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Group studies Caribbean-Pacific link as one alternative to Panama Canal.

Group studies Caribbean-Pacific link as one alternative to Panama Canal

Linking the Atlantic to the Pacific by means of a $17 billion sea-level canal is only one of several radical and not-so-radical ideas now under study, in an effort to prepare the increasingly obsolete Panama Canal for superships of the 21st century.

The canal, which is crucial to the coffee industries of Colombia, Costa Rica and several other major Latin American coffee producers, is scheduled to be returned to Panama at noon, Dec. 31, 1999.

According to Panama Canal Commission statistics, some 429,000 of coffee moved through the waterway in fiscal 1990, up from 288,000 tons in fiscal 1989.

Last month, the Commission for the Study of Alternatives to the Panama Canal - made up of delegates from the U.S., Panama and Japan - wrapped up final negotiations on its first big contract, nine years after its establishment by the governments of the three nations.

The $5 million management contract to the international consortium Sinbol S.A. follows five years of commission inactivity, during which time Panama's economy was strangled by the Noriega regime.

"Our budget was originally $20 million, but very little of that was spent because of the political problems in Panama," said U.S. delegate David F. Bastian, whose office occupies most of the second floor of the Banco Union tower in downtown Panama City.

Bastian said the purpose of his organization is to find alternatives to the 51-mile-long Panama Canal. Despite assurances from canal officials, concerns are mounting worldwide over the waterway's ability to handle larger ships into the 21st century.

"The canal can accommodate roughly 90% of the world's fleet, even though it's 76 years old. The problem is that the mix is constantly getting weighted towards larger ships," Bastian said.

"Currently, 23% of the ships transiting the canal are Panamax ships (whose beams measure between 100 and 106 feet, just enough to squeeze through the locks). That mix is increasing about one percentage point a year. The tighter the boundaries are, the longer it takes a ship to get through."

The trilateral commission, which has until September 1993 to present its final report, is focusing only on Panama and is not considering alternate canal proposals through Costa Rica, Nicaragua or Colombia at this time.

Possible solutions to the canal crunch, said Bastian, range from building a third set of locks to accommodate bigger ships, widening the eight-mile-long Gaillard Cut near the Pacific end of the canal, and building a new sea-level waterway between the Caribbean and the Pacific which would entirely bypass the existing Panama Canal.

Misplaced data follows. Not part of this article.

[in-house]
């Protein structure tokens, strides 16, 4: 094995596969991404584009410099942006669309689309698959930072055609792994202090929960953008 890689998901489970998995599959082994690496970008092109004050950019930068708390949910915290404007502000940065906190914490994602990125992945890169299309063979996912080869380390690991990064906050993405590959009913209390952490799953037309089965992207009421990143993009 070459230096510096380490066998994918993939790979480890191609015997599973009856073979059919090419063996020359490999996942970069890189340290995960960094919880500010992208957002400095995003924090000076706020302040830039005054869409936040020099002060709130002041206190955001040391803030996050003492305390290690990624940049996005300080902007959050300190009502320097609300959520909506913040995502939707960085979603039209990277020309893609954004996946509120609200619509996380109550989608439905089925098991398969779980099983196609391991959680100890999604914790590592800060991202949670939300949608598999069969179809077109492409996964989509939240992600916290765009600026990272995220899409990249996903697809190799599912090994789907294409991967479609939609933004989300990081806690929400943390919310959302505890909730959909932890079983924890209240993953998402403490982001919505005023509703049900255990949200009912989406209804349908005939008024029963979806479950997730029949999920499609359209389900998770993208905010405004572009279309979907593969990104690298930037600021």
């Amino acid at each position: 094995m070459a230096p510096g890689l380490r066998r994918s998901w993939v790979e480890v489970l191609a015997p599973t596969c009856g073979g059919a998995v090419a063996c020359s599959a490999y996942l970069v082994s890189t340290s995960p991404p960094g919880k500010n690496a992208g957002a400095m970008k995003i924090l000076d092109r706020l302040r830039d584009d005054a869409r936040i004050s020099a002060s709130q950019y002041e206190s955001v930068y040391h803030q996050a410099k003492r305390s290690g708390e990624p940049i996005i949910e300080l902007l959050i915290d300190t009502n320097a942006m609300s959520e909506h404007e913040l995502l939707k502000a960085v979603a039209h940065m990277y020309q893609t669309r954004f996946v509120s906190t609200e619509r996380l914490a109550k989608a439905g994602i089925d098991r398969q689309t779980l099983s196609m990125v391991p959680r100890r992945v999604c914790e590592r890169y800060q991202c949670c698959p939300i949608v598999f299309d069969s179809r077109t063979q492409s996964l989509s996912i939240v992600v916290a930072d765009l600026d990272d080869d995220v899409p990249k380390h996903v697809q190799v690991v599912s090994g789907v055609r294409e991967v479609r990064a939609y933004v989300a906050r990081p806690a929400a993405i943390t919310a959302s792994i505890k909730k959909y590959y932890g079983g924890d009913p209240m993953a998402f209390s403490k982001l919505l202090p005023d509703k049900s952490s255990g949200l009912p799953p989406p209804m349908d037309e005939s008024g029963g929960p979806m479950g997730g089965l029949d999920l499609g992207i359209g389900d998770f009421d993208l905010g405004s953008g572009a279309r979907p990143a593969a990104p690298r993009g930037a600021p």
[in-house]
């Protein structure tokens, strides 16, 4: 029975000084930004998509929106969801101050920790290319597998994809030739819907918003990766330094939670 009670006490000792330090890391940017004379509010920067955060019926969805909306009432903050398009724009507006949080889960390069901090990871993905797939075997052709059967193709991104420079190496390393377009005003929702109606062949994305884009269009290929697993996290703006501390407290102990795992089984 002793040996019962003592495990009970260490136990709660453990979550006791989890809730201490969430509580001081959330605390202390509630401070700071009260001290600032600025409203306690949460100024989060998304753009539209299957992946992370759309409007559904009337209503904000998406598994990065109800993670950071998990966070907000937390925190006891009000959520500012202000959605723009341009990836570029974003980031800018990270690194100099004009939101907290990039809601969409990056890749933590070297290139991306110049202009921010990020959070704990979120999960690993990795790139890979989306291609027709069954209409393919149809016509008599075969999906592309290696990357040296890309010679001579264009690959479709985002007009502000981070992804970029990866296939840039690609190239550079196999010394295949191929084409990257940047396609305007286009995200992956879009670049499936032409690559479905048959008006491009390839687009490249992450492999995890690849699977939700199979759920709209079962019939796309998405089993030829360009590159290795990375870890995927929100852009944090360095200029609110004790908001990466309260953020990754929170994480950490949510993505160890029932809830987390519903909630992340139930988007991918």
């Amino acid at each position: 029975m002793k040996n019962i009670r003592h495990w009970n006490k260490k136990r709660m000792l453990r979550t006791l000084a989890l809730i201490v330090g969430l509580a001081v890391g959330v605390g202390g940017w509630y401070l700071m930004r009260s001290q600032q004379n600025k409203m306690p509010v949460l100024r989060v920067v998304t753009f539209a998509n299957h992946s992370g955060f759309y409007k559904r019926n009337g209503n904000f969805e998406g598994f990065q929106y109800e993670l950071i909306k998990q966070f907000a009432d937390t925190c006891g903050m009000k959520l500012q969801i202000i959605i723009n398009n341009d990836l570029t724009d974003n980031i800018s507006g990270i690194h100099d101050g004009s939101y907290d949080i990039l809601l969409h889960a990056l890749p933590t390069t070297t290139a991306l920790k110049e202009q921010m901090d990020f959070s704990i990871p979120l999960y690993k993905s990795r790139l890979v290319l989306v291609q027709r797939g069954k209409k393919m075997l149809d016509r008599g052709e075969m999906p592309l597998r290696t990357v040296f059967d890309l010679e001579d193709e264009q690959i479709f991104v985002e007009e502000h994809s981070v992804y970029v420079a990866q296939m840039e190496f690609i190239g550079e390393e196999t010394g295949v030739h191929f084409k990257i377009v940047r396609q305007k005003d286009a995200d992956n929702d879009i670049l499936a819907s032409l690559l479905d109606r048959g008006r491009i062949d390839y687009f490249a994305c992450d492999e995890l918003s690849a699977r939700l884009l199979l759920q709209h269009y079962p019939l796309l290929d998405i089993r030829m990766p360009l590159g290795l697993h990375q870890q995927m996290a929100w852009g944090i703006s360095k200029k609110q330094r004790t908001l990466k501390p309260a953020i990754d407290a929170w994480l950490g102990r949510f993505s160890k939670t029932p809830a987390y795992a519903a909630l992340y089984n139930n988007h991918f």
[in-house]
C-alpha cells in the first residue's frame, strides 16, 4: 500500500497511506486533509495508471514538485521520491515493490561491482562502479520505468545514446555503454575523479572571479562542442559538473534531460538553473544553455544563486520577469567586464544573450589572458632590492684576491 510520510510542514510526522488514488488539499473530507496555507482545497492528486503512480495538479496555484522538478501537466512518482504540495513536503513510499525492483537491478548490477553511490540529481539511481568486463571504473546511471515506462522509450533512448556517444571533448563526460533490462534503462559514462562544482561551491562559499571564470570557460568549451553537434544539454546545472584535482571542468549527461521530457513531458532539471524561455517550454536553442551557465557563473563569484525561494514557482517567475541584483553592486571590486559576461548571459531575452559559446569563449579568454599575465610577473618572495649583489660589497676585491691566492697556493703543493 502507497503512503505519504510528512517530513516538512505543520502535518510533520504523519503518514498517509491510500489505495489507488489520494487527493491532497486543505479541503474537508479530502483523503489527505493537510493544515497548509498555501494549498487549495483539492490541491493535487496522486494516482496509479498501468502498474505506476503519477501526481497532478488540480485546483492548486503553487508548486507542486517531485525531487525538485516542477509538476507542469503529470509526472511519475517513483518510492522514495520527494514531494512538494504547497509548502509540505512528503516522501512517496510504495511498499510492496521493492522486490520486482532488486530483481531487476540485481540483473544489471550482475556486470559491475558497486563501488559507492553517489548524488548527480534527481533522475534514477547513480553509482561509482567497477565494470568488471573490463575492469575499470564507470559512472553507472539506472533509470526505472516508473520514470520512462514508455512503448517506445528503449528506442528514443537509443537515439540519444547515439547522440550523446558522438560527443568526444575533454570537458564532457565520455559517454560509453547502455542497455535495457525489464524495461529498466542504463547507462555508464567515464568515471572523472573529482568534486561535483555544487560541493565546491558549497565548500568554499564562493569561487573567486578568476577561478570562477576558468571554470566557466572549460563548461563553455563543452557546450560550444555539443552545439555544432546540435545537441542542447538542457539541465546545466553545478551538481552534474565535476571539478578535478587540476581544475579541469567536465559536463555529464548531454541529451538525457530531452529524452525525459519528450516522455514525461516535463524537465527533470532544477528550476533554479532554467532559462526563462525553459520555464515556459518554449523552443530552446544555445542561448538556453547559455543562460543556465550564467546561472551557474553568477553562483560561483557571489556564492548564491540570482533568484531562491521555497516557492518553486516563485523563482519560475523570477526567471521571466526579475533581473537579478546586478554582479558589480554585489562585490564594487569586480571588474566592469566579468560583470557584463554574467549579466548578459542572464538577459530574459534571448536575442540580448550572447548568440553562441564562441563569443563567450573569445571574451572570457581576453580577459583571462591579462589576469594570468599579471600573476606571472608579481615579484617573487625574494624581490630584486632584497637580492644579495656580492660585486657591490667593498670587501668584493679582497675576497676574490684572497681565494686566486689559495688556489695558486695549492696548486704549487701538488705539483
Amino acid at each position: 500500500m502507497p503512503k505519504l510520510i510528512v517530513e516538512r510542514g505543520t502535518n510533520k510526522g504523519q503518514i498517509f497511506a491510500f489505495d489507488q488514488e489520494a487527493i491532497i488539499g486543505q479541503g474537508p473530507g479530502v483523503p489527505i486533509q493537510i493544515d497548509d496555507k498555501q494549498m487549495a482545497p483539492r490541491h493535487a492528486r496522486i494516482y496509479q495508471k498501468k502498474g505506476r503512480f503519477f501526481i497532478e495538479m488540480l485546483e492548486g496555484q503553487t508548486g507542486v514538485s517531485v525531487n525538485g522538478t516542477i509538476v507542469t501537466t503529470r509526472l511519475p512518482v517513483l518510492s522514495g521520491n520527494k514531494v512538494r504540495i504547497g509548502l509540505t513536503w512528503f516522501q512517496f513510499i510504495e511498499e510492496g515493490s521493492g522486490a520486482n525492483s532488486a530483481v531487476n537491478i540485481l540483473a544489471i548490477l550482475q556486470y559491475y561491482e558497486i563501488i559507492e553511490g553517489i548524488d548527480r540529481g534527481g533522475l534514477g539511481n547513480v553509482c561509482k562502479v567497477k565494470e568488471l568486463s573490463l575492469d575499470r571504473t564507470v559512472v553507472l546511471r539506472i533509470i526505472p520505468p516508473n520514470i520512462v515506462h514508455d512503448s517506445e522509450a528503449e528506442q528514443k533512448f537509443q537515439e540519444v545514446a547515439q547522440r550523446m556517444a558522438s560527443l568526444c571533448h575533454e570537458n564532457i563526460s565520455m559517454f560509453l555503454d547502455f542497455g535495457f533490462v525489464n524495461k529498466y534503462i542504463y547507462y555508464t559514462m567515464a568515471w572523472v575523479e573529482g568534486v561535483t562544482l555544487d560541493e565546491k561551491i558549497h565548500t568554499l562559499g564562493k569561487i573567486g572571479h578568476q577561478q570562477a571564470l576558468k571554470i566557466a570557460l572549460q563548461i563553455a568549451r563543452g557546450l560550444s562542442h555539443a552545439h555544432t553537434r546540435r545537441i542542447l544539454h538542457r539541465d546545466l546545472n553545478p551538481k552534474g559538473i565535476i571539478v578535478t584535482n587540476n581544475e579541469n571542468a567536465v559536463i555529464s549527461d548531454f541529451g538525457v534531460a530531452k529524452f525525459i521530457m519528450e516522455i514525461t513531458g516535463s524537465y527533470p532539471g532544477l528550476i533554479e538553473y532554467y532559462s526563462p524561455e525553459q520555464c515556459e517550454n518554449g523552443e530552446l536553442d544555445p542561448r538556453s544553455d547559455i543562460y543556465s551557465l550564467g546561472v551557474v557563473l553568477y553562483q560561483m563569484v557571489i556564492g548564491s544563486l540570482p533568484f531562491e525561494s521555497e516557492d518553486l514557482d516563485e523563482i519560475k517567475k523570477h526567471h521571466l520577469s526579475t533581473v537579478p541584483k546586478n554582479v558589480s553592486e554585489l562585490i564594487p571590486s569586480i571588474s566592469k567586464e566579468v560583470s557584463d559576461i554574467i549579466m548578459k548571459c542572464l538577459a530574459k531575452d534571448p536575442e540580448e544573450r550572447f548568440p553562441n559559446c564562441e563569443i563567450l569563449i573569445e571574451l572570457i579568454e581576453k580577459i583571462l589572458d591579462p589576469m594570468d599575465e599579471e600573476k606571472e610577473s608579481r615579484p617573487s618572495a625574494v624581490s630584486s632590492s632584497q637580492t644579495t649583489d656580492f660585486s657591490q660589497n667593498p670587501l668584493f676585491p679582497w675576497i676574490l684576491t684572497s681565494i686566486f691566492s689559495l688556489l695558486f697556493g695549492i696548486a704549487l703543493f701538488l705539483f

"Panamax ships can only transverse the Gaillard Cut during daylight hours, one way at a time. If you widen the cut, you allow two-way traffic 24 hours a day. However, you do nothing to ease the burden of larger ships getting in and out of the locks."

According to a 37-page report prepared by Bastian last year, just widening the cut from 500 feet to 630 feet would cost $400 million - slightly more than the $387 million it originally cost to build the canal in 1914. The entire Third Locks Plan would cost $2.5 billion, while another proposal, the Deep Draft Lock Canal Plan, would carry a price tag of $4.8 billion.

However, the most expensive option by far is the sea-level canal, whose cost could run as high as $17.5 billion - nearly four times the gross national product of Panama in 1989.

But few people actually expect the sea-level canal, first proposed in the 60's by the U.S. Army Corps of Engineers and modified by a Japanese consortium nine years ago, to become a reality.

"There's nobody in the U.S. who thinks a sea-level canal is worth the investment," said one senior American diplomat who asked not to be named.

"Most of us believe it's a dream," echoed Dilsia Alleyne, a tour guide who works at the Miraflores Locks just north of Panama City. "We would encounter ecological problems. Vegetation and animal life on the Atlantic side are different from those on the Pacific side."

Said Bastian: "You can't quantify what would happen if you connected the two oceans. Nobody is able to say. But the environmental concerns have grown tremendously. If you can build something cheaper that can last for decades, why not do it?"
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Title Annotation:Commission for the Study of Alternatives to the Panama Canal
Author:Luxner, Larry
Publication:Tea & Coffee Trade Journal
Date:Mar 1, 1991
Words:725
Previous Article:With Noriega out, exporters see hope for Panama's coffee industry.
Next Article:Colombia: Colpuertos eliminated; private enterprise invited to control harbor.
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